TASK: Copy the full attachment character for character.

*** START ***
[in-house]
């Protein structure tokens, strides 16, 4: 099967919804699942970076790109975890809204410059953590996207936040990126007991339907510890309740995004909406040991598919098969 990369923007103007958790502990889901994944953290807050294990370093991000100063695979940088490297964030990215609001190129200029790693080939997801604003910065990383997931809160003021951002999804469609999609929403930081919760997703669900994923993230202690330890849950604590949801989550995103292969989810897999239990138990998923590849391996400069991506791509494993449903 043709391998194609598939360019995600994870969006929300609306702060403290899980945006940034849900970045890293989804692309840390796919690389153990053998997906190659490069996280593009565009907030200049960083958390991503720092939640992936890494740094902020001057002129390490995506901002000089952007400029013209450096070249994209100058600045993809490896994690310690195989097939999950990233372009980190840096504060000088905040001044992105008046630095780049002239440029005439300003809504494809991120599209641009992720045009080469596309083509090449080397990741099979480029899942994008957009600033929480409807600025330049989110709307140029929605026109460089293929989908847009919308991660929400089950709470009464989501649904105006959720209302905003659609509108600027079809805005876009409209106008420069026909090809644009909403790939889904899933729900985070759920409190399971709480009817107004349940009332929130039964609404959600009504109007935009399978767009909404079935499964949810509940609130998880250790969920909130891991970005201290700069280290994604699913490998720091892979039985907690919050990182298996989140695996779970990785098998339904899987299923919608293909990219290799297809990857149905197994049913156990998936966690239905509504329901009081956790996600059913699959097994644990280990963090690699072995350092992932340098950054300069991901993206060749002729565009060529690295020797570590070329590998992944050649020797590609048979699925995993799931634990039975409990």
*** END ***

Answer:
[in-house]
């Protein structure tokens, strides 16, 4: 099967919804699942970076790109975890809204410059953590996207936040990126007991339907510890309740995004909406040991598919098969 990369923007103007958790502990889901994944953290807050294990370093991000100063695979940088490297964030990215609001190129200029790693080939997801604003910065990383997931809160003021951002999804469609999609929403930081919760997703669900994923993230202690330890849950604590949801989550995103292969989810897999239990138990998923590849391996400069991506791509494993449903 043709391998194609598939360019995600994870969006929300609306702060403290899980945006940034849900970045890293989804692309840390796919690389153990053998997906190659490069996280593009565009907030200049960083958390991503720092939640992936890494740094902020001057002129390490995506901002000089952007400029013209450096070249994209100058600045993809490896994690310690195989097939999950990233372009980190840096504060000088905040001044992105008046630095780049002239440029005439300003809504494809991120599209641009992720045009080469596309083509090449080397990741099979480029899942994008957009600033929480409807600025330049989110709307140029929605026109460089293929989908847009919308991660929400089950709470009464989501649904105006959720209302905003659609509108600027079809805005876009409209106008420069026909090809644009909403790939889904899933729900985070759920409190399971709480009817107004349940009332929130039964609404959600009504109007935009399978767009909404079935499964949810509940609130998880250790969920909130891991970005201290700069280290994604699913490998720091892979039985907690919050990182298996989140695996779970990785098998339904899987299923919608293909990219290799297809990857149905197994049913156990998936966690239905509504329901009081956790996600059913699959097994644990280990963090690699072995350092992932340098950054300069991901993206060749002729565009060529690295020797570590070329590998992944050649020797590609048979699925995993799931634990039975409990």